Egypt's army gives parties 48 hours to resolve crisis


Protesters gathered in Cairo for a second consecutive day calling on Mr Morsi to go

Egypt's army has given the country's rival parties 48 hours to resolve a deadly political crisis.

The army would offer a "road map" for peace if Islamist President Mohammed Morsi and his opponents failed to heed "the will of the people", it said.

It later issued a clarifying statement denying its warning amounted to a coup.

Given the inability of politicians from all sides to agree until now, it seems unlikely Mr Morsi can survive in power, says the BBC's Aleem Maqbool in Cairo.

On Sunday millions rallied in cities nationwide, urging the president to quit.

Large protests continued on Monday, and eight people died as activists stormed and ransacked the Cairo headquarters of the Muslim Brotherhood, to which the president belongs.

He became Egypt's first Islamist president on 30 June 2012, after winning an election considered free and fair following the 2011 revolution that toppled Hosni Mubarak.

Jubilant protesters
Gen Abdel Fattah al-Sisi, the head of Egypt's armed forces, left, Prime Minister Hisham Qandil and President Mohammed Morsi An undated photograph posted on the president's Facebook page showed Mr Morsi (right) smiling with Gen Sisi and Prime Minister Hisham Qandil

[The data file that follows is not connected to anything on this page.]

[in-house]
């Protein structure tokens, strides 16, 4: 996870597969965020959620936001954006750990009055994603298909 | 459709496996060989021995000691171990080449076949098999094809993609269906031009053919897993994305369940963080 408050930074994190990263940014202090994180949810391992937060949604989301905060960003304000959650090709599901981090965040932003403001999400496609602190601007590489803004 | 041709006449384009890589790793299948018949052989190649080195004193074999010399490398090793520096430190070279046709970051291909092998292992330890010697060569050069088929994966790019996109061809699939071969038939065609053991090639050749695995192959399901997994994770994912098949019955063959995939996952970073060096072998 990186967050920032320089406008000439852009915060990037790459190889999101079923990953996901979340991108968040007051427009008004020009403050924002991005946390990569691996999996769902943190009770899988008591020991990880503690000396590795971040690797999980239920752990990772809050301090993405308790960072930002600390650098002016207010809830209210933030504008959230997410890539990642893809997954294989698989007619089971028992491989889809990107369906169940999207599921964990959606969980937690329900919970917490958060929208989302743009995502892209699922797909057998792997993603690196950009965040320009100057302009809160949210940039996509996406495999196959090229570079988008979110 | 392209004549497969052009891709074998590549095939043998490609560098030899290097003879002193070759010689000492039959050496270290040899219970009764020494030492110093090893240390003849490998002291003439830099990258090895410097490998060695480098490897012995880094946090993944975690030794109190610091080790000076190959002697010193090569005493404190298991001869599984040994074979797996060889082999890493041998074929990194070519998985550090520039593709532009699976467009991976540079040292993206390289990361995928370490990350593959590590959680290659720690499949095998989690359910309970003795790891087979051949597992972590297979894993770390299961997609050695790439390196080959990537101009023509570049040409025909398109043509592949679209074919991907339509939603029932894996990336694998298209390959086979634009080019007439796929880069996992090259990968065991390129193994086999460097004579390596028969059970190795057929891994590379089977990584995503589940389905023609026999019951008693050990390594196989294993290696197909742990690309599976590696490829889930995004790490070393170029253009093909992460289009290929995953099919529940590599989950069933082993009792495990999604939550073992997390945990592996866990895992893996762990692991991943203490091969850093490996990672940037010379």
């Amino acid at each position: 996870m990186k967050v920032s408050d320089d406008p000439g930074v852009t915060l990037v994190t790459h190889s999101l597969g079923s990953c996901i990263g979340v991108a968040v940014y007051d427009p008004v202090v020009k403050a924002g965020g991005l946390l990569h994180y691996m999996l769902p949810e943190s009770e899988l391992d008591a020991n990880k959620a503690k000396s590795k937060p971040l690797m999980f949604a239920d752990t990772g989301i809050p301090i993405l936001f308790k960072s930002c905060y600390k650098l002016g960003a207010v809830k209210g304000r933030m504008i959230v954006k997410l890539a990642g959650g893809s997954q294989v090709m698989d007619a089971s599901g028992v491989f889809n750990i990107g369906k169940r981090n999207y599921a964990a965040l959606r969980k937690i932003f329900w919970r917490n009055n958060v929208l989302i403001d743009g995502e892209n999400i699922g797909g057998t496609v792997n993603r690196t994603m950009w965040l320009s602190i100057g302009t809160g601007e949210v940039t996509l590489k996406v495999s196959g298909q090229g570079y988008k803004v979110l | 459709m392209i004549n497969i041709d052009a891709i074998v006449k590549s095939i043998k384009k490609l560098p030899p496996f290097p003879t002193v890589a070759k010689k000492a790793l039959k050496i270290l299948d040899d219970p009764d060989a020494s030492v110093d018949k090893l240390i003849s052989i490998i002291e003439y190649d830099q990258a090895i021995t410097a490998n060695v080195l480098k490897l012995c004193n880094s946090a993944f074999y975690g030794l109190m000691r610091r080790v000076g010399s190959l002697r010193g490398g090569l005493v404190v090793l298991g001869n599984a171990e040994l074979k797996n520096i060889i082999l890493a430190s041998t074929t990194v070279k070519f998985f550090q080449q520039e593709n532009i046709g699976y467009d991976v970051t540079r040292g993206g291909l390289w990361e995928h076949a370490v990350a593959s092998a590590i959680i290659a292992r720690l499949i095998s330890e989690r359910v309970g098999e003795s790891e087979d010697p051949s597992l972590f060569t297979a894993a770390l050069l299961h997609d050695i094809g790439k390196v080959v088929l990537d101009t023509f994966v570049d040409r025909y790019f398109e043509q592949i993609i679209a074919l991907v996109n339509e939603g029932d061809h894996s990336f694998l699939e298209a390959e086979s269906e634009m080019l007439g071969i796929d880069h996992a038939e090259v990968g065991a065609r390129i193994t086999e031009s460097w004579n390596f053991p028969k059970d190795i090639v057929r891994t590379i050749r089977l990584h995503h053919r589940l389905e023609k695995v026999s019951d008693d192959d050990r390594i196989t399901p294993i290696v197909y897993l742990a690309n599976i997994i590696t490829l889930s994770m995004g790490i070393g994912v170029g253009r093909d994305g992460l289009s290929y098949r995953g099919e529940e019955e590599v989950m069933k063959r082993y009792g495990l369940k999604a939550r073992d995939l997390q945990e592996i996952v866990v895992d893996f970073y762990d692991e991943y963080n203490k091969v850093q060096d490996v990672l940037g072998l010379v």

The head of the armed forces described Sunday's protests as an "unprecedented" expression of the popular will.


The statement by the minister of defence and army chief, Gen al-Sisi, was worded carefully.

It did not say the president must go. The army, with troops in strategic positions across Cairo, is saying the government and opposition have 48 hours to agree a way forward or it will intervene with its own plan.

The Egyptian military has been both hero and villain for the people involved in the ousting of President Mubarak in 2011.

Heroes, first of all, when they put themselves between protesters and the Mubarak regime's enforcers. But later they were widely criticised for holding onto power for too long.

The reality is they have never given up their critical role behind the scenes, which includes huge economic power.

No matter which way Egypt goes - and there could be some very rough days ahead - the army will never want its own power diluted.

In a statement read out by a spokesman on state television on Monday evening, Gen Abdel Fattah al-Sisi said the army would not get involved in politics or government.

There were scenes of flag-waving jubilation in Cairo's Tahrir Square, where supporters of Tamarod (Rebel) - the opposition movement behind the protests - interpreted the statement as spelling the end for a president they accuse of putting the Brotherhood's interests ahead of the country's as a whole.

As five helicopters flew over the square with huge Egyptian flags hanging below them, the crowds chanted: "The army and the people are one hand."

In the Mediterranean city of Port Said, crowds set off fireworks and sang the national anthem in Martyrs' Square. Some protesters clambered onto police vehicles to celebrate, in what BBC Arabic's Attia Nabil at the scene says was a show of better relations between the police and the people.

And protesters conducting a sit-in outside Mr Morsi's house in Zagazig pledged to remain until a clear plan for handing over power was enacted.